Category Archives: Architecture

CarbonCulture blog launch

CarbonCulture blog

It’s been quiet here, for reasons which will be explained later, but in the meantime I should mention that CarbonCulture (with whom I’ve been working for the past two years as part of the TSB-supported EMPOWER collaboration) has a new blog.

In anticipation of the forthcoming public launch of the CarbonCulture product, we’re introducing some background on behaviour change approaches, energy use and environmental impact. The first few posts (as of today) introduce:


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Architecture, urbanism, design and behaviour: a brief review

by Dan Lockton

Hollywood & Highland mall

Continuing the meta-auto-behaviour-change effort started here, I’m publishing a few extracts from my PhD thesis as I write it up (mostly from the literature review, and before any rigorous editing) as blog posts over the next few months. The idea of how architecture can be used to influence behaviour was central to this blog when it started, and so it’s pleasing to revisit it, even if makes me realise how little I still know.

“There is no doubt whatever about the influence of architecture and structure upon human character and action. We make our buildings and afterwards they make us. They regulate the course of our lives.”
Winston Churchill, addressing the English Architectural Association, 1924

In designing and constructing environments in which people live and work, architects and planners are necessarily involved in influencing human behaviour. While Sommer (1969, p.3) asserted that the architect “in his training and practice, learns to look at buildings without people in them,” it is clear that from, for example, Howard’s Garden Cities of To-morrow (1902), through Le Corbusier’s Ville Contemporaine and La Ville radieuse, to the Smithsons’ ‘Streets in the sky’, there has been a long-standing thread of recognition that the way people live their lives is directly linked to the designed environments in which they live. Whether the explicit intention to influence behaviour drives the design process—architectural determinism (Broady, 1966: see future blog post ‘POSIWID and determinism’)—or whether the behaviour consequences of design decisions are only revealed and considered as part of a post-occupancy evaluation (e.g. Zeisel, 2006) or by social scientists or psychologists studying the impact of a development, there are links between the design of the built environment and our behaviour, both individually and socially.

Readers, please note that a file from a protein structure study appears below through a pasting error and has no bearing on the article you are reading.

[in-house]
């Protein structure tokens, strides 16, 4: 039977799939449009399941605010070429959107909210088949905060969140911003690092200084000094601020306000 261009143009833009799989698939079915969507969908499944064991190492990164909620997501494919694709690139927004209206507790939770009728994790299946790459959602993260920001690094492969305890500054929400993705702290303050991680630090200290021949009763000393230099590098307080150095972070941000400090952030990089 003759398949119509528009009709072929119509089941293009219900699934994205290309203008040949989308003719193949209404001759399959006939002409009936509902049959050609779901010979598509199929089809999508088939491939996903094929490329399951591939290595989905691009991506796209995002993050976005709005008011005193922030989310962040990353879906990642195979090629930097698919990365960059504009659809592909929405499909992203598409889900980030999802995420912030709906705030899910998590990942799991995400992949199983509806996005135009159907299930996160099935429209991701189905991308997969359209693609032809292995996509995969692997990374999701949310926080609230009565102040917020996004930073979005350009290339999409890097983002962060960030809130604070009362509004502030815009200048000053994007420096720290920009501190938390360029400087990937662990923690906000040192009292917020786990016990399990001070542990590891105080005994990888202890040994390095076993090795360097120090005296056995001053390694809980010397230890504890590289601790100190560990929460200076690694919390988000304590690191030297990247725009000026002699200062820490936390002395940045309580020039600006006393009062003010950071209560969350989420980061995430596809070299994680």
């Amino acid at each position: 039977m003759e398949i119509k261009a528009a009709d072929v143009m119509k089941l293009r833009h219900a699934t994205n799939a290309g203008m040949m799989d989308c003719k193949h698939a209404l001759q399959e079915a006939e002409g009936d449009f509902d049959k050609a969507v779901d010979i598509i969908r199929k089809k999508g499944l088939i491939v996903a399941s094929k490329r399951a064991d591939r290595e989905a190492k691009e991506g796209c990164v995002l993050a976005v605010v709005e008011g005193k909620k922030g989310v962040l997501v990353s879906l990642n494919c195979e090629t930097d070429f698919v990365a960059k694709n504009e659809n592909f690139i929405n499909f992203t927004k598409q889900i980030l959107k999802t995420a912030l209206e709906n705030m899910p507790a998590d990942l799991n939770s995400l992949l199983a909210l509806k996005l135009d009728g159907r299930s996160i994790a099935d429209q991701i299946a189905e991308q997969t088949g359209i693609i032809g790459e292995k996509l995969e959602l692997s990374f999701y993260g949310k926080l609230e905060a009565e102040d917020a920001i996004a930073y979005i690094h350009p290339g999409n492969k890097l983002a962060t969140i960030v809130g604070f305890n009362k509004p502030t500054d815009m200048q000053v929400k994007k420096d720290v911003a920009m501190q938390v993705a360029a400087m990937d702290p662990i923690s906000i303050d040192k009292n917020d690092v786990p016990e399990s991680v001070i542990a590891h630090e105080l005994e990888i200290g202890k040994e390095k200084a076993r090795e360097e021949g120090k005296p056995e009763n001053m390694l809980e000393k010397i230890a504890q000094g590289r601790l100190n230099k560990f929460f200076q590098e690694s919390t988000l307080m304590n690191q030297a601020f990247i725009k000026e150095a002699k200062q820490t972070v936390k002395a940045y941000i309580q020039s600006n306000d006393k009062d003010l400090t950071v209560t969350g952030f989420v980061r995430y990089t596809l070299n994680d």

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User-centred design for energy efficiency in buildings: TSB competition

The deadline’s fast approaching (mid-day 17th Dec) for the UK Technology Strategy Board‘s ‘User-centred design for energy efficiency in buildings’ competition [PDF] – there’s an introduction from Fionnuala Costello here.

This is an exciting initiative which aims to bring together (in a 5-day ‘sandpit’) people from different disciplines and different sectors to address the problems of influencing user behaviour to improve the energy efficiency of offices and other non-domestic buildings, and generate commercially viable collaborative solutions to develop, some of which will then be part-funded by the TSB. Fionnuala’s blog, People in Buildings has some great posts and discussions exploring aspects of how human factors and technology together might be used to help people use energy more effectively. If you or your organisation are interested in these kinds of issues – and using design to address them – it’d be well worth getting an application in over the next few days.

Designed environments as learning systems